Film and photos span a century of life in two Dales villages

Bainbridge children - when the schools were full.

Betsy Everett

Film and photographs spanning ten decades of the 20th Century in two Wensleydale villages will be shown in Askrigg village hall next week.

Methodist lay preacher Geoff Phillips found by chance at his home in Bainbridge a film written and produced in 1997 by former Askrigg Grammar School boy, Cliff Steanson.

In the hour-long ‘At Home in Askrigg,’ with music composed by local artist Piers Browne, presenter Jim Madden interviews a variety of people about life in the village 21 years ago, when there were – apparently – 400 inhabitants, compared with just under 200 hundred today.
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Weatherald’s furniture factory was still in business on the site of the old railway station, as was William Banks’s animal feed business, with film showing both firms in action: cutting and joining of wood components, and automated filling and stitching of bags of grain.

Michael Weatherald, who died in January at the age of 95, is interviewed, as is farmer, landowner and parish councillor, Allen Kirkbride, shown with Kate Empsall at the opening in that year of Craven College, part of the old grammar school. Kate was then assistant co-ordinator of education in Wensleydale and is seen talking enthusiastically of the information technology and business studies classes that were about to start.

There is also a rare interview with Marie Hartley and Joan Ingilby at their home, Coles House, and other local luminaries including Robin Minnitt, the late Jack Halton, Professor David Blake, and the late Clive Malpass who was vicar of Askrigg at the time.

Elma Banks recalls that the film-maker, Clifford Henry Steanson, later a retired electrical engineer and a member of Tynemouth Photographic Society, lodged in Askrigg during the week with a Mrs Simpson when he was a fellow pupil at the old Askrigg Grammar School during the late 1930s.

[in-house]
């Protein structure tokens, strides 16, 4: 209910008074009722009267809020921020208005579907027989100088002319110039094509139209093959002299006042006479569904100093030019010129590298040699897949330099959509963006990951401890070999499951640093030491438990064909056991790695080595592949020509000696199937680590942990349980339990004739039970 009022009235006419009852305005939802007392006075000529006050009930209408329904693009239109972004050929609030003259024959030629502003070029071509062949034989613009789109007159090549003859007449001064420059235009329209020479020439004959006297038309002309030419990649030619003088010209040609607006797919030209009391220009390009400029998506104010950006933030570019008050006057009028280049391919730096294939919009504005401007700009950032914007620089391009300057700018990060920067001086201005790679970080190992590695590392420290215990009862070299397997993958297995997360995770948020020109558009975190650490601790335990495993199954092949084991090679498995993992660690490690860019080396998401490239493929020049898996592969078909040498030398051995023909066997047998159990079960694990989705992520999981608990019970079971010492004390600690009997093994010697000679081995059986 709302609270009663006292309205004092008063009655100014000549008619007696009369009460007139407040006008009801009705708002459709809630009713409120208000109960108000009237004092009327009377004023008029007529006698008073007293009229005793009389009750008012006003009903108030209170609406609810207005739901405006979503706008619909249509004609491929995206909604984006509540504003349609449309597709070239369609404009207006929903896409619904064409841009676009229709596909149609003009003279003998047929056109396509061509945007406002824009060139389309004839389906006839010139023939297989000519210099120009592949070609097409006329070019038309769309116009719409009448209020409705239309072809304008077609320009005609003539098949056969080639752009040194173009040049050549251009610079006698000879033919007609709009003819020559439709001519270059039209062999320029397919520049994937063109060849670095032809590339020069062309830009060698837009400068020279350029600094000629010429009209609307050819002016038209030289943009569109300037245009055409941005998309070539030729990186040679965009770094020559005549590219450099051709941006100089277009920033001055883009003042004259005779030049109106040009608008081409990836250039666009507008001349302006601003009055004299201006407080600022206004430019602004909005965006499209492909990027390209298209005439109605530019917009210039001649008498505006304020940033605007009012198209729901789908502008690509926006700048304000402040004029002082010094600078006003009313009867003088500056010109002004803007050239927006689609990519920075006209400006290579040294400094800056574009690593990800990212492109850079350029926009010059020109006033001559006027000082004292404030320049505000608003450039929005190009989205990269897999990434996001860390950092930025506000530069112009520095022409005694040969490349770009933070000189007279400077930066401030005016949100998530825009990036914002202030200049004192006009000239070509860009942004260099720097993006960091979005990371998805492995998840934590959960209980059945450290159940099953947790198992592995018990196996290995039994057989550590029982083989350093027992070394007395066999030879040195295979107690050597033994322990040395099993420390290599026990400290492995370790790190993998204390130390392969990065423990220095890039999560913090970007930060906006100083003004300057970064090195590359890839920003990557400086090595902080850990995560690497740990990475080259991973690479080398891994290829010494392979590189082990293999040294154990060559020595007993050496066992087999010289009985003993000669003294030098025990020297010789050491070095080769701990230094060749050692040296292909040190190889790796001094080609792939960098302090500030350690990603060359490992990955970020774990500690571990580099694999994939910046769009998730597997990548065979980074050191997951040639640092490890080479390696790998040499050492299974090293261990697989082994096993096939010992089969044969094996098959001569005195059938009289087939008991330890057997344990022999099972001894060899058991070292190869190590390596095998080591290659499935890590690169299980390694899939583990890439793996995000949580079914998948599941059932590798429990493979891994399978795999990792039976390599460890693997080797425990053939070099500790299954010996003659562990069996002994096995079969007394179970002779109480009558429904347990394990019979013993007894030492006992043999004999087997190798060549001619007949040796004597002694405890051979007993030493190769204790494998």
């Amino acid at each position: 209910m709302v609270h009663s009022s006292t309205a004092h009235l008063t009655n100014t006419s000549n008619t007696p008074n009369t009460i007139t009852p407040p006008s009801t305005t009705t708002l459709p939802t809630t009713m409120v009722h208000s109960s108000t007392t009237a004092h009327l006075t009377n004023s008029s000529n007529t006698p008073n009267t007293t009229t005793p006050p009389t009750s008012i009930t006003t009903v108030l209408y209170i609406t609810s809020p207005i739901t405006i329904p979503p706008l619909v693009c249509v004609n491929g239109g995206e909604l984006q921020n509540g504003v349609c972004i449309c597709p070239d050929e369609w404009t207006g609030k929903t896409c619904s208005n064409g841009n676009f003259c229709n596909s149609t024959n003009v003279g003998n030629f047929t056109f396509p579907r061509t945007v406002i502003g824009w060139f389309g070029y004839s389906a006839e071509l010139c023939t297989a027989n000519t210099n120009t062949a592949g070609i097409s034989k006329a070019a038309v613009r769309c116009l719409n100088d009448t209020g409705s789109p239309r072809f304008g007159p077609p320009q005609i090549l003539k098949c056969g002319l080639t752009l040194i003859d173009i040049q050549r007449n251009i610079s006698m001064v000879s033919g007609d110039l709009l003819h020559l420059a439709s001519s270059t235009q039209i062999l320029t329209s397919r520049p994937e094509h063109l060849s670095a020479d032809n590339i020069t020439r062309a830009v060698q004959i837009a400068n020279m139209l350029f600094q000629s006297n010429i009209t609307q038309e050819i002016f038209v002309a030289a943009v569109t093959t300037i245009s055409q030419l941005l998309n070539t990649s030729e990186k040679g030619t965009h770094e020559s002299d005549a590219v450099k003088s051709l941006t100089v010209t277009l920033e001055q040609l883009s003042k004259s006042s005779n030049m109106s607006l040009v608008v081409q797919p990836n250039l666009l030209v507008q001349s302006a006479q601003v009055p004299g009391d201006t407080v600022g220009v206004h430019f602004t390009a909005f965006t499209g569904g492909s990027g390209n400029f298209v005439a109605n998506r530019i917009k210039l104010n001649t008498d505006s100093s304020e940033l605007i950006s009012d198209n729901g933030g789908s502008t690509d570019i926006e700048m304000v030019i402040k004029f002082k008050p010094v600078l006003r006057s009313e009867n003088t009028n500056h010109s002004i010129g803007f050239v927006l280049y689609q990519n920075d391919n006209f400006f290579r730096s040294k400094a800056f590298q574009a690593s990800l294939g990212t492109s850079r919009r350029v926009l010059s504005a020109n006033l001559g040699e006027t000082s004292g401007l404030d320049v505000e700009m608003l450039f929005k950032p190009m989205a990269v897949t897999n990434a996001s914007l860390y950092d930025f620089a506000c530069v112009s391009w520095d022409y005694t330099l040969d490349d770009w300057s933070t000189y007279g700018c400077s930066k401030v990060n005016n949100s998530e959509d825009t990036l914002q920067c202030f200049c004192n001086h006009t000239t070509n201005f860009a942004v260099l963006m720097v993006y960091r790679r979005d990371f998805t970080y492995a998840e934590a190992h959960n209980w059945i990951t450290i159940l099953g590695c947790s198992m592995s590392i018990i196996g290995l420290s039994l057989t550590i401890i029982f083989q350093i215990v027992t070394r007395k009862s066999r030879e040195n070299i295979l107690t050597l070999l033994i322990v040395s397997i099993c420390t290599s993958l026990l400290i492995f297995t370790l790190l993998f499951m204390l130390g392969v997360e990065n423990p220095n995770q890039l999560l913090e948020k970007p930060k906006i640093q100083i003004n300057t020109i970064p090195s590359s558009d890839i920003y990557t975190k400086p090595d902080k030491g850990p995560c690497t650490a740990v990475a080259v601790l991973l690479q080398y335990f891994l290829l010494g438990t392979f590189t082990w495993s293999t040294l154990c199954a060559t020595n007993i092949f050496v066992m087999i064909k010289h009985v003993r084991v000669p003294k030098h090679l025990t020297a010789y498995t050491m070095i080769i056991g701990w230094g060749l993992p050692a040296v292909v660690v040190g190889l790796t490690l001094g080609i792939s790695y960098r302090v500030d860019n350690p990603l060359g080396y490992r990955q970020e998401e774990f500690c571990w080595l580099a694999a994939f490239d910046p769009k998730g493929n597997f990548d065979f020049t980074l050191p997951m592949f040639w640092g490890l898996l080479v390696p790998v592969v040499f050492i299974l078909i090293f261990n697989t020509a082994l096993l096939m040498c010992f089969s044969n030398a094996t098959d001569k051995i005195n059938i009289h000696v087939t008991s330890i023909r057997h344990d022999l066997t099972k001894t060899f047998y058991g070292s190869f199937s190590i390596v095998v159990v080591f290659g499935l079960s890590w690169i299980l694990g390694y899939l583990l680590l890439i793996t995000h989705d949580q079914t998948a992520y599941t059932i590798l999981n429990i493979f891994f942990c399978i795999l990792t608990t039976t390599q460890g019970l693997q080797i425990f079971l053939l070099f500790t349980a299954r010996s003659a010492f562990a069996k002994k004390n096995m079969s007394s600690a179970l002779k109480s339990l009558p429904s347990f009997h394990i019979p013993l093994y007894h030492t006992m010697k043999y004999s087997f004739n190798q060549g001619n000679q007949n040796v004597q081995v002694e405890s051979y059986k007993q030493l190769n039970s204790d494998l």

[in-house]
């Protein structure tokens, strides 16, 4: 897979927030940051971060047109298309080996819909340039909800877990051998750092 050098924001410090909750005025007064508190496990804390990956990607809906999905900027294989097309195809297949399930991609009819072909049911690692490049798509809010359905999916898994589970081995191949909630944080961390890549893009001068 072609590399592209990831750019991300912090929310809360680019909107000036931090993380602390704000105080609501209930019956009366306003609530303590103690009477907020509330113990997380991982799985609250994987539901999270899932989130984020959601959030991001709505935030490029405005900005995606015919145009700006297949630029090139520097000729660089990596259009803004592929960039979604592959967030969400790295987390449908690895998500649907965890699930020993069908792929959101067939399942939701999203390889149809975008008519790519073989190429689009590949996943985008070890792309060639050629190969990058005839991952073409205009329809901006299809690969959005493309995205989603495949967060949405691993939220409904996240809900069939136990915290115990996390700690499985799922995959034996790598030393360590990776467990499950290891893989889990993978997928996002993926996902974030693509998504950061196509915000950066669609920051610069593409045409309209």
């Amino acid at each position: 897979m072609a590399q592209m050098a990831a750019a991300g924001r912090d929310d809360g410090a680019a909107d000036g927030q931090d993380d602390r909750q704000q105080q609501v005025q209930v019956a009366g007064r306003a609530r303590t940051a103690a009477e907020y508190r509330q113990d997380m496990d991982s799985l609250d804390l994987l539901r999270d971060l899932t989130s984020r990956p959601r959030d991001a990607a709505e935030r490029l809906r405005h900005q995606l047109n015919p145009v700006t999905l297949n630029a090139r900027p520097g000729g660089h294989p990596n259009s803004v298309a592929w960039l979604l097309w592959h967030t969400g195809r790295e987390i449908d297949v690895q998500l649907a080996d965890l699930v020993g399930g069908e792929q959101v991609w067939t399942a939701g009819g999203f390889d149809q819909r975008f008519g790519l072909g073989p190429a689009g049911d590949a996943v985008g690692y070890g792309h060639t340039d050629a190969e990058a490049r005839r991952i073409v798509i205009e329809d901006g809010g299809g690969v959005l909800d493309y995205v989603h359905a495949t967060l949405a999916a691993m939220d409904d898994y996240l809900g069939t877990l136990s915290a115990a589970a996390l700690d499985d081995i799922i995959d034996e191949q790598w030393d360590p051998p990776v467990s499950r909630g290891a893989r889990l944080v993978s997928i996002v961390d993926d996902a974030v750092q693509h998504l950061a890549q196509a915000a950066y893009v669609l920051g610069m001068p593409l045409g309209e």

He travelled by train from his home in Newton-le-Willows, where he had been a pupil at Aysgarth Preparatory School.

“It was quite normal for children from all over the area to travel by train to the grammar school in those days. If they were a long way from home, like Clifford, then they would lodge in Askrigg during the week. He was a couple of years younger than me but I remember him very well,” said Elma.

She recalls that when he left school he went to work as an electrician at Cragside, the Victorian country house near Rothbury in Northumberland, former home of Lord and Lady Armstrong and the first house in the world to be lit by hydro electricity.

Apart from the film, there will also be chance for people to see more old photographs of Bainbridge and Askrigg, many of them collected by Bainbridge resident, Margaret Thompstone, and loaned for the purpose of the second fundraising show in the village hall. Proceeds will go once again to the maintenance of the hall.

The video At Home in Askrigg will be followed by a slide show of old Askrigg and Bainbridge on Saturday, April 14, at 7pm in Askrigg village hall.  Entrance £5 includes tea, cake and a raffle. 

Names on a postcard? The chalked slate tells the story.
A rather solemn line-up for the fancy dress competition. What year?
Oh we do like to be beside the seaside . . . The Yore Club on a trip to Eastbourne, 1969
Children at their desks in the old schoolroom, possibly 1950s.
A still from the Cliff Steanson film. Askrigg art exhibition, 1997.